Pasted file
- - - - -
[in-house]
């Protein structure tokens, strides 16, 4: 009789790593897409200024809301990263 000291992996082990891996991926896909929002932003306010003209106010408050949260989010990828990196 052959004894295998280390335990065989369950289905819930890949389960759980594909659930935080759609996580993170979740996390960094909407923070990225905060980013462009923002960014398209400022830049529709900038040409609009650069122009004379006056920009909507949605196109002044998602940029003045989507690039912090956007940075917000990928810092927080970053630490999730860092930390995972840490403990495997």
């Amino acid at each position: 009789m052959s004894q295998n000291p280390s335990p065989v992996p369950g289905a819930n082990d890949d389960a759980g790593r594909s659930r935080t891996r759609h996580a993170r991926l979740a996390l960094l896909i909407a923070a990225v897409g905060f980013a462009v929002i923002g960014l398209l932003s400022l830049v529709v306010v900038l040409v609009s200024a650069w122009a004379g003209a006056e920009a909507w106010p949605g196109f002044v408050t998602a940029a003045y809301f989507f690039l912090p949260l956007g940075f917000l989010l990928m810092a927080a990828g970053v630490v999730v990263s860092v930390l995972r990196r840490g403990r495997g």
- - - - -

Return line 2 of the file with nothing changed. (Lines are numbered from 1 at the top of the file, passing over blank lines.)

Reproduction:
């Protein structure tokens, strides 16, 4: 009789790593897409200024809301990263 000291992996082990891996991926896909929002932003306010003209106010408050949260989010990828990196 052959004894295998280390335990065989369950289905819930890949389960759980594909659930935080759609996580993170979740996390960094909407923070990225905060980013462009923002960014398209400022830049529709900038040409609009650069122009004379006056920009909507949605196109002044998602940029003045989507690039912090956007940075917000990928810092927080970053630490999730860092930390995972840490403990495997």